International Journal of Food Microbiology vol:117 issue:1 pages:1-28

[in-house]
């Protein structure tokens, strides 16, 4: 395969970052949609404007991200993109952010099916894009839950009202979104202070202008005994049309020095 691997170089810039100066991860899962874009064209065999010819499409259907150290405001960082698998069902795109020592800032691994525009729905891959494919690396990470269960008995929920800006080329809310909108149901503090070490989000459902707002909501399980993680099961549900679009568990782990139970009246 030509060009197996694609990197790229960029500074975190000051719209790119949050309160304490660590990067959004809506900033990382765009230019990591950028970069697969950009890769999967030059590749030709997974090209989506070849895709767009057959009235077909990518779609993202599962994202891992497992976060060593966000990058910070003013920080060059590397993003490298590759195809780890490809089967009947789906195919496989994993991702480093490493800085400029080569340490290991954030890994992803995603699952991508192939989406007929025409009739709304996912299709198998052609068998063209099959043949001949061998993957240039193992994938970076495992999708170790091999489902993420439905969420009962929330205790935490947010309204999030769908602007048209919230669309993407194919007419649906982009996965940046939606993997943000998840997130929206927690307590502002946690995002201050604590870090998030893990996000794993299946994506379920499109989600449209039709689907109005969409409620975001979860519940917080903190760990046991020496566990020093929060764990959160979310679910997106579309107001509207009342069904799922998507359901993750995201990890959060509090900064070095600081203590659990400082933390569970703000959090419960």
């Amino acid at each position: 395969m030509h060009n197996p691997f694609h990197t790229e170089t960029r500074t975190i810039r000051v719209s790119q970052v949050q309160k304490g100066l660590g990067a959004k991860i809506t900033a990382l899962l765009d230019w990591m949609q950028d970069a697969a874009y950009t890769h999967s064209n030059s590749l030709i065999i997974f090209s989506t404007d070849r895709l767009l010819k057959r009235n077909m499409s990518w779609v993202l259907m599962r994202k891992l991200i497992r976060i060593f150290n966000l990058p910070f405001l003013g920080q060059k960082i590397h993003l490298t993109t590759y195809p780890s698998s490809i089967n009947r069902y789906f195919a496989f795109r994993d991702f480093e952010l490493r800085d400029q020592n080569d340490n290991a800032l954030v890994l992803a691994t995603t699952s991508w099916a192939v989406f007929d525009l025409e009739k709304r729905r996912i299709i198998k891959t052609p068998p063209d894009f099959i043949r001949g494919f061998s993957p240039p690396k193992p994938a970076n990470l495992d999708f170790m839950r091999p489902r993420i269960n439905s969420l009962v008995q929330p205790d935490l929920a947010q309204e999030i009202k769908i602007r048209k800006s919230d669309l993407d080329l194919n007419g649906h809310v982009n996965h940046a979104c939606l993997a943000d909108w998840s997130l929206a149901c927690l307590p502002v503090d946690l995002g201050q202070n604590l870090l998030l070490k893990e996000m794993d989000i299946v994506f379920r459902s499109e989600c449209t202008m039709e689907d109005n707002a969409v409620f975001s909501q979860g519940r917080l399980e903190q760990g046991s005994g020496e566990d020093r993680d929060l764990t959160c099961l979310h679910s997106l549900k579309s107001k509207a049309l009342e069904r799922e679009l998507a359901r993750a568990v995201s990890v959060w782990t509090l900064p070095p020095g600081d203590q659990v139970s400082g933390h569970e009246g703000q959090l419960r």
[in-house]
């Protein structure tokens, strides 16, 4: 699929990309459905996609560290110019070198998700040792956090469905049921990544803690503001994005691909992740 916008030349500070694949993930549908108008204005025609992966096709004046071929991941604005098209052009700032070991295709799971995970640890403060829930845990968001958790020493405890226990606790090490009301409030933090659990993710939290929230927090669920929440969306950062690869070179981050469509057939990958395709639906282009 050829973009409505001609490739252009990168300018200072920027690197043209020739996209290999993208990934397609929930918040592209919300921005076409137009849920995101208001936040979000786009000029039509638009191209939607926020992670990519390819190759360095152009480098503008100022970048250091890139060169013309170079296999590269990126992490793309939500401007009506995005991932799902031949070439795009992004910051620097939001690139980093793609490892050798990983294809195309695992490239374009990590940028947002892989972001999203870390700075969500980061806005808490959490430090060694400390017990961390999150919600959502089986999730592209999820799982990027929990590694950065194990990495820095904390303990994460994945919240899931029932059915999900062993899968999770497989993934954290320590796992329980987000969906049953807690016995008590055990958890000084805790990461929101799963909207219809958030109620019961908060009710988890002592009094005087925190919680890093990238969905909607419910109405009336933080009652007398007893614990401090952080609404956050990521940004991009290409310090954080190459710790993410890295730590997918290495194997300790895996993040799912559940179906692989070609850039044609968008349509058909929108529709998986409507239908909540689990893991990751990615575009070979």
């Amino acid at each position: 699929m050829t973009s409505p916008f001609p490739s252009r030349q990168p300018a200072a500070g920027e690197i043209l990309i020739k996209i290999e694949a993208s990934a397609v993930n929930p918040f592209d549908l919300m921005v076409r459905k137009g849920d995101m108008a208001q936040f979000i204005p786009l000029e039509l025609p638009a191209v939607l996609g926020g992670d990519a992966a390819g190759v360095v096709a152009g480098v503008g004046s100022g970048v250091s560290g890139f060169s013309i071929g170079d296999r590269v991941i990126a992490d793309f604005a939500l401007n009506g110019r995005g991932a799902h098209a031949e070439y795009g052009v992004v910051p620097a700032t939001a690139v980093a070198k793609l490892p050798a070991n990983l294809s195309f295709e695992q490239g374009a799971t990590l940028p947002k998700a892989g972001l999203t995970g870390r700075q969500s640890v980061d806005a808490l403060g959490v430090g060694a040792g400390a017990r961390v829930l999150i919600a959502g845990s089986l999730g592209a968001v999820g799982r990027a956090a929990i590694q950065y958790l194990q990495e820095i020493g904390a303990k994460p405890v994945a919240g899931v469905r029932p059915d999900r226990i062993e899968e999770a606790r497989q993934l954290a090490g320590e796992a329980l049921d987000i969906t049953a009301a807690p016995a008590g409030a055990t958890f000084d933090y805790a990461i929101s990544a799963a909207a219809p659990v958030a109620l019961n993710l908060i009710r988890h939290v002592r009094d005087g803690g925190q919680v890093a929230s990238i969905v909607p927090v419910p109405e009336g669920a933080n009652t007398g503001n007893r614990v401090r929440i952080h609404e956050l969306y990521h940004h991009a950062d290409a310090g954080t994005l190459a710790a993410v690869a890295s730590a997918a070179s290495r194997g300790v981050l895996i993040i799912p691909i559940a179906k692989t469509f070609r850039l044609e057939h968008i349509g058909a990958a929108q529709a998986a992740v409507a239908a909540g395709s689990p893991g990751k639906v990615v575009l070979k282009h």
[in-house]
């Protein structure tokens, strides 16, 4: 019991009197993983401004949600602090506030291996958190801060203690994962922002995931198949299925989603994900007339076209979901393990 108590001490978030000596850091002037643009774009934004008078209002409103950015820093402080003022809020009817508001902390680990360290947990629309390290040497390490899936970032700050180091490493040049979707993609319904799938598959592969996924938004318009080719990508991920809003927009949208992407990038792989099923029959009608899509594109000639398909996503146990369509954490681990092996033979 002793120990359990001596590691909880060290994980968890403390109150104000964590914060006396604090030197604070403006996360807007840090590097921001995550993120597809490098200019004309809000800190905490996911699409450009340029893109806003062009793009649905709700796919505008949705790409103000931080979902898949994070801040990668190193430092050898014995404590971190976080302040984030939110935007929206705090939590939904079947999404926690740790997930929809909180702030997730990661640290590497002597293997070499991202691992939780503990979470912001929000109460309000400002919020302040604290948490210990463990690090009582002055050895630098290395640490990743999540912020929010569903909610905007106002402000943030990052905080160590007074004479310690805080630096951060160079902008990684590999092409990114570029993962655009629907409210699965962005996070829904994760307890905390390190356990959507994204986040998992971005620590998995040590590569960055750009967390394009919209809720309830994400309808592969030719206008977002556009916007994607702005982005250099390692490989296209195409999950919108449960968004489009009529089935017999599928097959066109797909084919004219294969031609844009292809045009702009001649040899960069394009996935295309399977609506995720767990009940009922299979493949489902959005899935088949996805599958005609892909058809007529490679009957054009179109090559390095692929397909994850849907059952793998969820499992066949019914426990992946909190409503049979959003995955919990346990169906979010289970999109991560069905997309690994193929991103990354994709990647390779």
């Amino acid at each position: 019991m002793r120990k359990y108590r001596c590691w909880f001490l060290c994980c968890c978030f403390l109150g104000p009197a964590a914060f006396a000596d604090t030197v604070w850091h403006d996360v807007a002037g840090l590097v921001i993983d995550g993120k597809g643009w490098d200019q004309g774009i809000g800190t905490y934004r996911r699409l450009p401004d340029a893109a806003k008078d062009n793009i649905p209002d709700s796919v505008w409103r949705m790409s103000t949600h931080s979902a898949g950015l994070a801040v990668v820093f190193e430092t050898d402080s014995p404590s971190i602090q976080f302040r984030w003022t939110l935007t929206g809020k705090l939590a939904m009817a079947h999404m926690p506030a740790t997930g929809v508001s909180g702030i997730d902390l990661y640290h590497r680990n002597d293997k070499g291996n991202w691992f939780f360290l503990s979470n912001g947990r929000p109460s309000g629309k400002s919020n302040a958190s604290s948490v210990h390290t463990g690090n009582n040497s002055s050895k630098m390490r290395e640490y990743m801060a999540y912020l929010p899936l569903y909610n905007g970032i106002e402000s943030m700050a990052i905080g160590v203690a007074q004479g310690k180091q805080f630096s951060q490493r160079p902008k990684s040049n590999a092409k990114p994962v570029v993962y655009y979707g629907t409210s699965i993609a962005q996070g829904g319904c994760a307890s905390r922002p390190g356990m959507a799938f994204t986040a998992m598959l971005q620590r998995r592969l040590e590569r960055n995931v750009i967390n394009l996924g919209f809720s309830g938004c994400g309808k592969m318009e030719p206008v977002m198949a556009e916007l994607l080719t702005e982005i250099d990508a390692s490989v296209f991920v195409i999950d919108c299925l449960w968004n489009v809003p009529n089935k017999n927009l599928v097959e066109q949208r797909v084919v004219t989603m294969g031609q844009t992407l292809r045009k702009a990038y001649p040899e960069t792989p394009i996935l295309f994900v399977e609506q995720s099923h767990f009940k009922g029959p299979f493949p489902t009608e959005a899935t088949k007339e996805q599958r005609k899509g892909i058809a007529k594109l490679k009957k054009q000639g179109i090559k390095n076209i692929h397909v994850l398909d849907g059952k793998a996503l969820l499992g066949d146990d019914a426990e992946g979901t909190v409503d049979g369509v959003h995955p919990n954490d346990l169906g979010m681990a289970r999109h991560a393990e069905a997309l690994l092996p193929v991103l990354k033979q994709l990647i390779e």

Thermal pasteurization is a well known and old technique for reducing the microbial count of foods. Traditional thermal processing, however, can destroy heat-sensitive nutrients and food product qualities such as flavor, color and texture. For more than 2 decades now, the use of high-pressure carbon dioxide (HPCD) has been proposed as an alternative cold pasteurization technique for foods. This method presents some fundamental advantages related to the mild conditions employed, particularly because it allows processing at much lower temperature than the ones used in thermal pasteurization. In spite of intensified research efforts the last couple of years, the HPCD preservation technique has not yet been implemented on a large scale by the food industry until now. This review presents a survey of published knowledge concerning the HPCD technique for microbial inactivation, and addresses issues of the technology such as the mechanism of carbon dioxide bactericidal action, the potential for inactivating vegetative cells and bacterial spores, and the regulatory hurdles which need to be overcome. In addition, the review also reflects on the opportunities and especially the current drawbacks of the HPCD technique for the food industry. (c) 2007 Elsevier B.V. All rights reserved.